“Has Success Spoiled NPR?”

The Washingtonian asks that very question in this recent, lengthy article.

    When reporter Nina Totenberg started there in 1975, NPR had all the fame and reach of an underground newspaper. “When you called sources, nobody had any idea who you were,” she recalls. Legendary political operative Frank Mankiewicz had heard not a single broadcast before he was recruited to head NPR in 1977. By 1983, the network stood on the verge of bankruptcy.

    Those days are long gone. Since Lyndon Johnson made public broadcasting part of his Great Society, NPR has transformed itself from ragtag alternative radio into a mainstream news powerhouse with more bureaus worldwide than the Washington Post and 26 million listeners a week—twice as many as a decade ago. Morning Edition draws the second-biggest radio audience in the country next to The Rush Limbaugh Show.

    Gone, too, are the days when every round of federal cuts promised financial ruin. Today, only 1 percent of NPR’s revenues come from Congress. Virtually alone in the media, it is a financially robust organization devoted to reporting on foreign affairs and public policy—success that’s drawn competitors like Washington Post Radio.

    Over the years, as NPR grew in popularity, it came to dominate the public-radio airwaves and erase the homegrown, eclectic flavor of local stations. Hundreds of stations, like Washington’s WAMU, ditched the locally produced shows that gave them their identities and hitched their fortunes to the NPR brand. Public radio–once a smorgasbord of music and cultural programs–today carries a steady stream of news and talk shows, most of them nationally produced.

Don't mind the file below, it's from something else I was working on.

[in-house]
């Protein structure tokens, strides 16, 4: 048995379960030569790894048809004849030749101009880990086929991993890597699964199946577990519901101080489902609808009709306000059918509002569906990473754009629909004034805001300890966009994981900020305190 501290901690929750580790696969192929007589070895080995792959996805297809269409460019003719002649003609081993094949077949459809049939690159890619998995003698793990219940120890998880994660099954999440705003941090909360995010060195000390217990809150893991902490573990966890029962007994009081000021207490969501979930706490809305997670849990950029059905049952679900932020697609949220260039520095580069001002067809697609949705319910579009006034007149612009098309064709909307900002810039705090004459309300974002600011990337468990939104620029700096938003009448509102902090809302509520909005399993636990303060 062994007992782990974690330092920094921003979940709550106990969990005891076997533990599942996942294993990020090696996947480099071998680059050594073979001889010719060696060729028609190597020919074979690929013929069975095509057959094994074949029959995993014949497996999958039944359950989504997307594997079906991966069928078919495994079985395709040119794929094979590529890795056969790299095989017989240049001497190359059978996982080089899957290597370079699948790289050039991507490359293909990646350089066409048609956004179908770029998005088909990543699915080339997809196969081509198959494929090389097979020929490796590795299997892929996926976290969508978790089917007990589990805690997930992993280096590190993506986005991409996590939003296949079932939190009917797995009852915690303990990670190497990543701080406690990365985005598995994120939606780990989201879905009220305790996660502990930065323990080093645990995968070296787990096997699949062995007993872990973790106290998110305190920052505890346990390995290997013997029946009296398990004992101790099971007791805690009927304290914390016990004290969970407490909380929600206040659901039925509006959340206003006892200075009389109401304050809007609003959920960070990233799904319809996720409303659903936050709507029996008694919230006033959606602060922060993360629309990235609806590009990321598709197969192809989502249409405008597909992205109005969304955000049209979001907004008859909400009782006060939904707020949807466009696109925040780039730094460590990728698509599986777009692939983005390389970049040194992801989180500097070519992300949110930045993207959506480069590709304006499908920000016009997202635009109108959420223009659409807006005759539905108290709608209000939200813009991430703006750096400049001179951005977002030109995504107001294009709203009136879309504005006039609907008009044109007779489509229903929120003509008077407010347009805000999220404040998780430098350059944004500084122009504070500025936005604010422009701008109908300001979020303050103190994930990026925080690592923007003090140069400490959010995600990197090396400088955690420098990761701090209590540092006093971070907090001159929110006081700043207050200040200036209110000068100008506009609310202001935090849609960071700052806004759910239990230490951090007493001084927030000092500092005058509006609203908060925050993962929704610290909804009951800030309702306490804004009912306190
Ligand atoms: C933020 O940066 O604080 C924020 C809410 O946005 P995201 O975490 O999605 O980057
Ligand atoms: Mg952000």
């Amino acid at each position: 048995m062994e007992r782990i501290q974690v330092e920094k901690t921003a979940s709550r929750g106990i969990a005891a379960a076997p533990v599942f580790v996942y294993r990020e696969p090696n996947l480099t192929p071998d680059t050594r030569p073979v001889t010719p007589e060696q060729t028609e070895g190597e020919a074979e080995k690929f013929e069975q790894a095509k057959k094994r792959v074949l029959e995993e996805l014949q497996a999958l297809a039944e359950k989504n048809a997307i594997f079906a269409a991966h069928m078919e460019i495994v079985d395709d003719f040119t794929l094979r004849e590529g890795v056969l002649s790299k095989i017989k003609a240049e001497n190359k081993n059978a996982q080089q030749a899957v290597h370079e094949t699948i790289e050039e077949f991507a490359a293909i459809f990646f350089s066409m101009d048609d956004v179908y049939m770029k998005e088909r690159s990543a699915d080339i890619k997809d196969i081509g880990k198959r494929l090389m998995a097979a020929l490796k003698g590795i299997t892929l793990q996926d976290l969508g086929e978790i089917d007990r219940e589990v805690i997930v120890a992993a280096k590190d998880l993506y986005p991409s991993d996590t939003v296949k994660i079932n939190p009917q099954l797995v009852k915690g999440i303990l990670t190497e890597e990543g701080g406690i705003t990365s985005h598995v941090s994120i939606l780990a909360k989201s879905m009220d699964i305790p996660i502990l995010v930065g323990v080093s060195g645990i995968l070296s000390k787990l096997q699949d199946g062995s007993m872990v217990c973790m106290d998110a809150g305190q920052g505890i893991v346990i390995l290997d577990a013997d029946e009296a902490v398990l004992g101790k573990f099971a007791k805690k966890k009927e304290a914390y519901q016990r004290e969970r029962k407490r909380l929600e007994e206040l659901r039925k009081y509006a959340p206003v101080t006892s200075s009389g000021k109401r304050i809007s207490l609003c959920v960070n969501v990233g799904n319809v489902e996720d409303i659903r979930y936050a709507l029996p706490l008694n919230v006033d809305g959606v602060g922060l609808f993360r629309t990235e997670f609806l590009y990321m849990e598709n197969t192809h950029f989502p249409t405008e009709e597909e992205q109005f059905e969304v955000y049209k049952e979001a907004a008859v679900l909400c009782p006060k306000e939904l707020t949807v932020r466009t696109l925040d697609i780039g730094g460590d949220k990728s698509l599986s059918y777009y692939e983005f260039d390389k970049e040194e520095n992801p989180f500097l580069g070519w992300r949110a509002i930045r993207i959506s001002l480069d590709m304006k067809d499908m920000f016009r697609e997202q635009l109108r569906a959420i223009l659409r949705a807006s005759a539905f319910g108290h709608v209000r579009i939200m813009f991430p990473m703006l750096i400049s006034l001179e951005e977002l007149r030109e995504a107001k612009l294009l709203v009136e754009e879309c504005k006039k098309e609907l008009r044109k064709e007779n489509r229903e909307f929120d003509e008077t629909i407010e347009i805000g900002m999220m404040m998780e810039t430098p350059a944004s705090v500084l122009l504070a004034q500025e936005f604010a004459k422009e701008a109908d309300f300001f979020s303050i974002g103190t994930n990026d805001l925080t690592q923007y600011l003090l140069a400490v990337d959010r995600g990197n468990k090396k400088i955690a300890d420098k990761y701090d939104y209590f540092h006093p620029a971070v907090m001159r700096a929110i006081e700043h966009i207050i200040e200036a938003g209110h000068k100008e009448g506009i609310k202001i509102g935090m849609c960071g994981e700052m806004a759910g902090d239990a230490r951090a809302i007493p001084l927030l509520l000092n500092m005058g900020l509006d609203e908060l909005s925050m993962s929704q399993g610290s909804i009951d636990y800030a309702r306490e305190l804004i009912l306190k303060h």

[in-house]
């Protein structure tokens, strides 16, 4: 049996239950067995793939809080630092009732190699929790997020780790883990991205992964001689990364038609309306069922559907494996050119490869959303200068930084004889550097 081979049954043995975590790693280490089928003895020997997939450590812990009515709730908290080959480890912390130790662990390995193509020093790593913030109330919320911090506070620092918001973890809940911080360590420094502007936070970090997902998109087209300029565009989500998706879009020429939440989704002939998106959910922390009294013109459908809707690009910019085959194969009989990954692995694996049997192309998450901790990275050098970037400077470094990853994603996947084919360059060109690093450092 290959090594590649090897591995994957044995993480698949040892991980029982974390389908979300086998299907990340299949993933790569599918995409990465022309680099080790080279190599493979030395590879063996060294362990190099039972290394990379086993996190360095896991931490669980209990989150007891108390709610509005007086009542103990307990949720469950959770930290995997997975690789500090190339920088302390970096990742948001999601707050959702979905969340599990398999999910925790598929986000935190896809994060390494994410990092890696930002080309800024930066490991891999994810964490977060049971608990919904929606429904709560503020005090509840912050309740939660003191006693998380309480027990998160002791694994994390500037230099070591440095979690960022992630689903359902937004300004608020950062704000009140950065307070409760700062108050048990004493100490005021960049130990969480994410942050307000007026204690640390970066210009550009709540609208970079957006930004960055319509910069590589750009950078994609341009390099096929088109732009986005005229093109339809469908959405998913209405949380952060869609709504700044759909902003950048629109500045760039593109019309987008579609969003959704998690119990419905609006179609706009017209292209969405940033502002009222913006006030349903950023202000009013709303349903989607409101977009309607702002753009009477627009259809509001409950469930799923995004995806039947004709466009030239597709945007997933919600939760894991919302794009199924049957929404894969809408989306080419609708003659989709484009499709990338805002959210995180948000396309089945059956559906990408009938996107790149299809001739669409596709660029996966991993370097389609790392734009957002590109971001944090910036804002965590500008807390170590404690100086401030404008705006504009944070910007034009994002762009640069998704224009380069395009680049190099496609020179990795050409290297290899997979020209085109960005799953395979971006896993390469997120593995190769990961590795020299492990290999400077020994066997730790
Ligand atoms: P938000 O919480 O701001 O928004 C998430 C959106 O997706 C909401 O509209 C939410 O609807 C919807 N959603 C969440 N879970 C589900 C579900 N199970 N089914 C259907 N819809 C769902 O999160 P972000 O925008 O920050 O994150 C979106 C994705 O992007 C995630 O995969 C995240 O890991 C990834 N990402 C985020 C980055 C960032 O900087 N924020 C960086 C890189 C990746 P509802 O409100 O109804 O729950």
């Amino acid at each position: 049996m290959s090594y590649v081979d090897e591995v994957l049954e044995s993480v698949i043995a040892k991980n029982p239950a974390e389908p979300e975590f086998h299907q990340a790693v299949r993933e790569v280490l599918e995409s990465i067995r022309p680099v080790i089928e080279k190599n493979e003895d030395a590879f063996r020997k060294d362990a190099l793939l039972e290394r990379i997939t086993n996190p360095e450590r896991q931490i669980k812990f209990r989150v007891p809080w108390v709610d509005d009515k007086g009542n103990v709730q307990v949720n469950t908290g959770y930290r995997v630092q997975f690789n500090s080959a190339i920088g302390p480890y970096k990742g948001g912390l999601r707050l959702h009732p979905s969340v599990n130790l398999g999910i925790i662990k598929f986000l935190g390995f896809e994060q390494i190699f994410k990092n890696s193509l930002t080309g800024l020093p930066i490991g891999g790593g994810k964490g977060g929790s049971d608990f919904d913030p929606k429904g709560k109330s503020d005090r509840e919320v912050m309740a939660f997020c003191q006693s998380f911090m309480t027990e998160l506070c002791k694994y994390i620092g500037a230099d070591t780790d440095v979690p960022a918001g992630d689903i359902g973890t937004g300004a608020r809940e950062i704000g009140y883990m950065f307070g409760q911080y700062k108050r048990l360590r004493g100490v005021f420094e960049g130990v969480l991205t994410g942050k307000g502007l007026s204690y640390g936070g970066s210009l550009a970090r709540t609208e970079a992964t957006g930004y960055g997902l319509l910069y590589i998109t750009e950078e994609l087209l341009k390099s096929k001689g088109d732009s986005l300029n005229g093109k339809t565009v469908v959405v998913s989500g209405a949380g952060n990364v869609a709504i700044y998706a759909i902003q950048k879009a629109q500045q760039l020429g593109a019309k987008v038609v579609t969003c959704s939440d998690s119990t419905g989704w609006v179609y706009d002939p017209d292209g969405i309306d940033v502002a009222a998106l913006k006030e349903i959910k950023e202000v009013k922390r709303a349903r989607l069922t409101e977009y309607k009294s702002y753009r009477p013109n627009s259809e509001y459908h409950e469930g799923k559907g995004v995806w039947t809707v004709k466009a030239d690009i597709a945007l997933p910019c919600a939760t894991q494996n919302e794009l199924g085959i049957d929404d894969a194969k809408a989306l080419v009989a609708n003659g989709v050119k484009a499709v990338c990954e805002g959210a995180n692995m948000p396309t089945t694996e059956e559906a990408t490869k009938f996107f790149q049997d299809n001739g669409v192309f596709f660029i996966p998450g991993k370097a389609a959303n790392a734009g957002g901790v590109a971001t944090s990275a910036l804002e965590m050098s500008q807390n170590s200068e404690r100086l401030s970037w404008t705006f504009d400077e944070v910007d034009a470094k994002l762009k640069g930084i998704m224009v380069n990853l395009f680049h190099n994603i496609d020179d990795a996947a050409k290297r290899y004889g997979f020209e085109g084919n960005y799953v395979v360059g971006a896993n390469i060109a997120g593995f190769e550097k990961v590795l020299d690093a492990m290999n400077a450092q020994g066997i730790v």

While NPR has more listeners and more money, it isn’t going blithely into middle age. For all its success, growth in public radio’s audience has flattened recently, rattling the industry. Years ago public radio adopted the commercial-radio strategy of building its audience to attract corporate sponsors and increase revenues. Now that its financial well-being is tied to the size and loyalty of its audience, any drop in listening is cause for concern.

    Declining audience numbers coincide with the controversial departures of brand-name hosts Bob Edwards and Tavis Smiley and NPR’s top news executive, Pulitzer Prize winner Bill Marimow, who exited awkwardly last fall after only eight months on the job.

    All of which makes for a sense of urgency as public broadcasting nears its 40th birthday. In an internal memo, a top editor wrote, “This is a critical moment for NPR News, for all of NPR really.”